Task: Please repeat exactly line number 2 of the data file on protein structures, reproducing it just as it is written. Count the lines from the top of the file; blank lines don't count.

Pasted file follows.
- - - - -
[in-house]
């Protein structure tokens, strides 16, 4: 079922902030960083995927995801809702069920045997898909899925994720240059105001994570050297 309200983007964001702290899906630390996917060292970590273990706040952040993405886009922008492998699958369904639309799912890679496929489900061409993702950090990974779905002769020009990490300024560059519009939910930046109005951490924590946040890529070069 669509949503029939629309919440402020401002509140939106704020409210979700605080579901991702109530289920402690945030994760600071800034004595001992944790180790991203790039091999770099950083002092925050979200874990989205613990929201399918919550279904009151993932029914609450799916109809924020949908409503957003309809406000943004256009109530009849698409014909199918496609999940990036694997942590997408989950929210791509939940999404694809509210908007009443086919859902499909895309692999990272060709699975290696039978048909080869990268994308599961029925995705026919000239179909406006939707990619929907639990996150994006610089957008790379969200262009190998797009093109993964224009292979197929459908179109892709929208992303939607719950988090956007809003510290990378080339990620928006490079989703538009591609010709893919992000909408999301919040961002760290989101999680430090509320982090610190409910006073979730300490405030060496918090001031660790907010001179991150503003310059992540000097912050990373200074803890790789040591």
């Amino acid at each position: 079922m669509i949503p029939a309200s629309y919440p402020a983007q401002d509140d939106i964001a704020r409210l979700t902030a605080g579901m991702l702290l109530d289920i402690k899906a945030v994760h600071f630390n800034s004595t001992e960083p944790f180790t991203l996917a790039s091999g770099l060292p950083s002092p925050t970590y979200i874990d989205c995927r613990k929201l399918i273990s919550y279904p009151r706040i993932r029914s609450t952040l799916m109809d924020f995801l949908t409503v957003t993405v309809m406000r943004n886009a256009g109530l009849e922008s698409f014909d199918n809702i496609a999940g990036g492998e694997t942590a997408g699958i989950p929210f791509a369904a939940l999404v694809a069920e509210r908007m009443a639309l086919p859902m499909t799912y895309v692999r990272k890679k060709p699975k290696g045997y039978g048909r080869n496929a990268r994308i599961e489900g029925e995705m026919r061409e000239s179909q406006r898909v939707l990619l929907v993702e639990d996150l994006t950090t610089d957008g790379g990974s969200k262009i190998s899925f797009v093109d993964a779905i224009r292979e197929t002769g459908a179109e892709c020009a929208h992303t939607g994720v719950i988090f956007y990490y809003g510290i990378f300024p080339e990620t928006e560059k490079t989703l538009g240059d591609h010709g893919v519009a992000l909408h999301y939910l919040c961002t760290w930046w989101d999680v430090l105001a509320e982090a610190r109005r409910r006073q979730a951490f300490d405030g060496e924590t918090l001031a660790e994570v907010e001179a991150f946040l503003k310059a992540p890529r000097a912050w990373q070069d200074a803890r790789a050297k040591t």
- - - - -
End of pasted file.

């Protein structure tokens, strides 16, 4: 079922902030960083995927995801809702069920045997898909899925994720240059105001994570050297 309200983007964001702290899906630390996917060292970590273990706040952040993405886009922008492998699958369904639309799912890679496929489900061409993702950090990974779905002769020009990490300024560059519009939910930046109005951490924590946040890529070069 669509949503029939629309919440402020401002509140939106704020409210979700605080579901991702109530289920402690945030994760600071800034004595001992944790180790991203790039091999770099950083002092925050979200874990989205613990929201399918919550279904009151993932029914609450799916109809924020949908409503957003309809406000943004256009109530009849698409014909199918496609999940990036694997942590997408989950929210791509939940999404694809509210908007009443086919859902499909895309692999990272060709699975290696039978048909080869990268994308599961029925995705026919000239179909406006939707990619929907639990996150994006610089957008790379969200262009190998797009093109993964224009292979197929459908179109892709929208992303939607719950988090956007809003510290990378080339990620928006490079989703538009591609010709893919992000909408999301919040961002760290989101999680430090509320982090610190409910006073979730300490405030060496918090001031660790907010001179991150503003310059992540000097912050990373200074803890790789040591």